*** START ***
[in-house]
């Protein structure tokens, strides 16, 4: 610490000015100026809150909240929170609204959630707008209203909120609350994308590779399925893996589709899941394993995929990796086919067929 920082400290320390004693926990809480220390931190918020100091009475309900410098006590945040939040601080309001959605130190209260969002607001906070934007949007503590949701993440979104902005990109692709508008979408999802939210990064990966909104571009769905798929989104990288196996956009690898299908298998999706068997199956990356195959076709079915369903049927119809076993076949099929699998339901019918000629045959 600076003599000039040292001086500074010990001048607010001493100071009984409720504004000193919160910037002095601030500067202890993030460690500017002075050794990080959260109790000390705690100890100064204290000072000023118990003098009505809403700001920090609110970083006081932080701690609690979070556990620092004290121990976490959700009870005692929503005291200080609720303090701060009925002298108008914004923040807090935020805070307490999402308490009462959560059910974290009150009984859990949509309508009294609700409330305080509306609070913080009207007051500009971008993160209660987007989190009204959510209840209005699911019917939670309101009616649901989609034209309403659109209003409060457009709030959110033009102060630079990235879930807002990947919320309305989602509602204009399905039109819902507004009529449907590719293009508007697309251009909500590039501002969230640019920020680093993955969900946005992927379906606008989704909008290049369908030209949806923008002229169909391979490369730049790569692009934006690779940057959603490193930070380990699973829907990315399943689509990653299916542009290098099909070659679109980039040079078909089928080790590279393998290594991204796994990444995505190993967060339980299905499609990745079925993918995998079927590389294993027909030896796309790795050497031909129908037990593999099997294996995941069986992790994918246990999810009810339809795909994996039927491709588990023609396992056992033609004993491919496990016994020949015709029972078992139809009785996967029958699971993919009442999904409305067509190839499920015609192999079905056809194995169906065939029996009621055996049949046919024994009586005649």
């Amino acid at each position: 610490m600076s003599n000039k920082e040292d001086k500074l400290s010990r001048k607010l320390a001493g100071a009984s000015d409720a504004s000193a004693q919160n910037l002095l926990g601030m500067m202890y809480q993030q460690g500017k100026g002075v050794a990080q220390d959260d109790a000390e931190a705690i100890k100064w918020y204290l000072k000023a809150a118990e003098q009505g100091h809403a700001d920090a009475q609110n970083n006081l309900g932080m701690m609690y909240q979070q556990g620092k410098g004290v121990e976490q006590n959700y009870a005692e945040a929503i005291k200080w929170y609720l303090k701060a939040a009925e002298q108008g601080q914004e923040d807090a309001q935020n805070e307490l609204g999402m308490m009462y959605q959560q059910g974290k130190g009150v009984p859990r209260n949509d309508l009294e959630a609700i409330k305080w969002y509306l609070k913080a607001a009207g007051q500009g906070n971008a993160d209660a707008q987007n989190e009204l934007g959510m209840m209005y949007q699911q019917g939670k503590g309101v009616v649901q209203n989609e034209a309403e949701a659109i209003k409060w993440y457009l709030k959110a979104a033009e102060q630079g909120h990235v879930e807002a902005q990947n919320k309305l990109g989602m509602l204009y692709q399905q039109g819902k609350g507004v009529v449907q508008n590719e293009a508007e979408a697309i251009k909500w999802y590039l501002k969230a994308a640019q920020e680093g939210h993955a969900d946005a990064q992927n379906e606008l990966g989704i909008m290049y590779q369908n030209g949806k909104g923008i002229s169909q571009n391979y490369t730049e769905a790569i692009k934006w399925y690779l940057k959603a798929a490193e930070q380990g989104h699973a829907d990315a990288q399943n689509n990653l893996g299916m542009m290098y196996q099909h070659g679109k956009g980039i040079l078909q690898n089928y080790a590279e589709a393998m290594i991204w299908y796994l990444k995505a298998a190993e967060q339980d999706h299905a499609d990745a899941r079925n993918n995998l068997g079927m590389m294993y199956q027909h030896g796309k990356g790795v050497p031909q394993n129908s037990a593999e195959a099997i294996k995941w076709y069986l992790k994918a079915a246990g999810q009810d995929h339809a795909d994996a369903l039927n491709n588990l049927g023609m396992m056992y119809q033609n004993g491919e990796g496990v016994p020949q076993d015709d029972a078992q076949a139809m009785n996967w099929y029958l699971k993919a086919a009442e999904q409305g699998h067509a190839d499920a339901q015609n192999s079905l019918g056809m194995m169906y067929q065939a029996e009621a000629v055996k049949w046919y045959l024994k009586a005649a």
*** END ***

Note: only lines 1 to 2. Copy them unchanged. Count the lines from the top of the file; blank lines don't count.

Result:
[in-house]
């Protein structure tokens, strides 16, 4: 610490000015100026809150909240929170609204959630707008209203909120609350994308590779399925893996589709899941394993995929990796086919067929 920082400290320390004693926990809480220390931190918020100091009475309900410098006590945040939040601080309001959605130190209260969002607001906070934007949007503590949701993440979104902005990109692709508008979408999802939210990064990966909104571009769905798929989104990288196996956009690898299908298998999706068997199956990356195959076709079915369903049927119809076993076949099929699998339901019918000629045959 600076003599000039040292001086500074010990001048607010001493100071009984409720504004000193919160910037002095601030500067202890993030460690500017002075050794990080959260109790000390705690100890100064204290000072000023118990003098009505809403700001920090609110970083006081932080701690609690979070556990620092004290121990976490959700009870005692929503005291200080609720303090701060009925002298108008914004923040807090935020805070307490999402308490009462959560059910974290009150009984859990949509309508009294609700409330305080509306609070913080009207007051500009971008993160209660987007989190009204959510209840209005699911019917939670309101009616649901989609034209309403659109209003409060457009709030959110033009102060630079990235879930807002990947919320309305989602509602204009399905039109819902507004009529449907590719293009508007697309251009909500590039501002969230640019920020680093993955969900946005992927379906606008989704909008290049369908030209949806923008002229169909391979490369730049790569692009934006690779940057959603490193930070380990699973829907990315399943689509990653299916542009290098099909070659679109980039040079078909089928080790590279393998290594991204796994990444995505190993967060339980299905499609990745079925993918995998079927590389294993027909030896796309790795050497031909129908037990593999099997294996995941069986992790994918246990999810009810339809795909994996039927491709588990023609396992056992033609004993491919496990016994020949015709029972078992139809009785996967029958699971993919009442999904409305067509190839499920015609192999079905056809194995169906065939029996009621055996049949046919024994009586005649």